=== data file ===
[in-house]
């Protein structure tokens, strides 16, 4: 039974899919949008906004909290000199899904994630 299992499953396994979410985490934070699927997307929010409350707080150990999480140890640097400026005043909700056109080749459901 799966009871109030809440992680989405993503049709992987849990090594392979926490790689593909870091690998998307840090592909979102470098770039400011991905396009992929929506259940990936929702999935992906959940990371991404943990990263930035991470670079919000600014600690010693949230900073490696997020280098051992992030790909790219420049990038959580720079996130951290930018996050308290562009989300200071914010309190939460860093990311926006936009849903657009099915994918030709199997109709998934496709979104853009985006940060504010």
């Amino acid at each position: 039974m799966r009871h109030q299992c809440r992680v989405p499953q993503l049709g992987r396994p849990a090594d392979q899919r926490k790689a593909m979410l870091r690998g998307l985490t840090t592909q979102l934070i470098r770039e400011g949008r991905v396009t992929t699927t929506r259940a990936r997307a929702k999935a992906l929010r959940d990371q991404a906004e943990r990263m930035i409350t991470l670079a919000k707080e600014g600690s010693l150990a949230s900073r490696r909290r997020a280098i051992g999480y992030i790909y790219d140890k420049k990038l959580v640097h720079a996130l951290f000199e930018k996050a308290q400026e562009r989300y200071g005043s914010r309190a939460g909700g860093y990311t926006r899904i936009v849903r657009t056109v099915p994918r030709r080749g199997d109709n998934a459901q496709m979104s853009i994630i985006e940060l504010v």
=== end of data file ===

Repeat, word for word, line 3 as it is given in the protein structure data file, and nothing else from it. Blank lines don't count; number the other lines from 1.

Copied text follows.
């Amino acid at each position: 039974m799966r009871h109030q299992c809440r992680v989405p499953q993503l049709g992987r396994p849990a090594d392979q899919r926490k790689a593909m979410l870091r690998g998307l985490t840090t592909q979102l934070i470098r770039e400011g949008r991905v396009t992929t699927t929506r259940a990936r997307a929702k999935a992906l929010r959940d990371q991404a906004e943990r990263m930035i409350t991470l670079a919000k707080e600014g600690s010693l150990a949230s900073r490696r909290r997020a280098i051992g999480y992030i790909y790219d140890k420049k990038l959580v640097h720079a996130l951290f000199e930018k996050a308290q400026e562009r989300y200071g005043s914010r309190a939460g909700g860093y990311t926006r899904i936009v849903r657009t056109v099915p994918r030709r080749g199997d109709n998934a459901q496709m979104s853009i994630i985006e940060l504010v």